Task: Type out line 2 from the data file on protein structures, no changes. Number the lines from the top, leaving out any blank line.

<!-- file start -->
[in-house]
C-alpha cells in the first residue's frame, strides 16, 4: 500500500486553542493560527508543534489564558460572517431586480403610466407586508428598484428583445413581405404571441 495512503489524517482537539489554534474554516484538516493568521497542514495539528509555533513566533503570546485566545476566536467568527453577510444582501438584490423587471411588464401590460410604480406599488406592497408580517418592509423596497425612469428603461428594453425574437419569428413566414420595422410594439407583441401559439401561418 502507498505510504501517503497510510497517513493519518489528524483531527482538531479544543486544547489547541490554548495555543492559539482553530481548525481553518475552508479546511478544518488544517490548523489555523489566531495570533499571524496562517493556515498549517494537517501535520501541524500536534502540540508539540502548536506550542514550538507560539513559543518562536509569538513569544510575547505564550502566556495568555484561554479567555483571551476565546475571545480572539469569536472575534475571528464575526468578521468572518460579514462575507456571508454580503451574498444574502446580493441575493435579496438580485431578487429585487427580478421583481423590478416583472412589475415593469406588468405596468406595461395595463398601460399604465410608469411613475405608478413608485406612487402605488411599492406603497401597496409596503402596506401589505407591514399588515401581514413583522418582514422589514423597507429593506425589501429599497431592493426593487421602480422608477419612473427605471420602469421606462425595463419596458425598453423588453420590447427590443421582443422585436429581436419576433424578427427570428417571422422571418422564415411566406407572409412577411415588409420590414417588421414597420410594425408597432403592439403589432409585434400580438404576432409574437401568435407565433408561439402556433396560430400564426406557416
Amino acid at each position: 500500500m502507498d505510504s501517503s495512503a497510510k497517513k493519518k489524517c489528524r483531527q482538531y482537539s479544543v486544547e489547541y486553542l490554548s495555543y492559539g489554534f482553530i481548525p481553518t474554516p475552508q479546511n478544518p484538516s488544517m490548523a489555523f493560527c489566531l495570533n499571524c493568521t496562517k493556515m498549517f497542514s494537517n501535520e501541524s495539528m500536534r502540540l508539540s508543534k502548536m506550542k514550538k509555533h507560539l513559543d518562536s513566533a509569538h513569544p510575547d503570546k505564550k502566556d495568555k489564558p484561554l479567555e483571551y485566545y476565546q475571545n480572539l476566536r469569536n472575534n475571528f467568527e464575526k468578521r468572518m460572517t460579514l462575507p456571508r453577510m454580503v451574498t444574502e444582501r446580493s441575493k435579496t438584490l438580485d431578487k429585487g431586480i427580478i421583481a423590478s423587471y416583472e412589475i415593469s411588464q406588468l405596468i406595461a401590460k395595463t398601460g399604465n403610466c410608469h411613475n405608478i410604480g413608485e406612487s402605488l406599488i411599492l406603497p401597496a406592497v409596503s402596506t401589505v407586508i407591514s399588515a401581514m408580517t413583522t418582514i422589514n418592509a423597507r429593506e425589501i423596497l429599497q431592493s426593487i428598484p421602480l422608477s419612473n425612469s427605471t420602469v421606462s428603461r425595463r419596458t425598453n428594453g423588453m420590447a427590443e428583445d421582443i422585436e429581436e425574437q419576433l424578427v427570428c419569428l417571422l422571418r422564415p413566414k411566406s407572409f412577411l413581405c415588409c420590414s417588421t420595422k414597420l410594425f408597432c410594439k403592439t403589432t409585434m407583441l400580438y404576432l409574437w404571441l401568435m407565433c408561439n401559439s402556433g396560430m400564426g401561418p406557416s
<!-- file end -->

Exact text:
C-alpha cells in the first residue's frame, strides 16, 4: 500500500486553542493560527508543534489564558460572517431586480403610466407586508428598484428583445413581405404571441 495512503489524517482537539489554534474554516484538516493568521497542514495539528509555533513566533503570546485566545476566536467568527453577510444582501438584490423587471411588464401590460410604480406599488406592497408580517418592509423596497425612469428603461428594453425574437419569428413566414420595422410594439407583441401559439401561418 502507498505510504501517503497510510497517513493519518489528524483531527482538531479544543486544547489547541490554548495555543492559539482553530481548525481553518475552508479546511478544518488544517490548523489555523489566531495570533499571524496562517493556515498549517494537517501535520501541524500536534502540540508539540502548536506550542514550538507560539513559543518562536509569538513569544510575547505564550502566556495568555484561554479567555483571551476565546475571545480572539469569536472575534475571528464575526468578521468572518460579514462575507456571508454580503451574498444574502446580493441575493435579496438580485431578487429585487427580478421583481423590478416583472412589475415593469406588468405596468406595461395595463398601460399604465410608469411613475405608478413608485406612487402605488411599492406603497401597496409596503402596506401589505407591514399588515401581514413583522418582514422589514423597507429593506425589501429599497431592493426593487421602480422608477419612473427605471420602469421606462425595463419596458425598453423588453420590447427590443421582443422585436429581436419576433424578427427570428417571422422571418422564415411566406407572409412577411415588409420590414417588421414597420410594425408597432403592439403589432409585434400580438404576432409574437401568435407565433408561439402556433396560430400564426406557416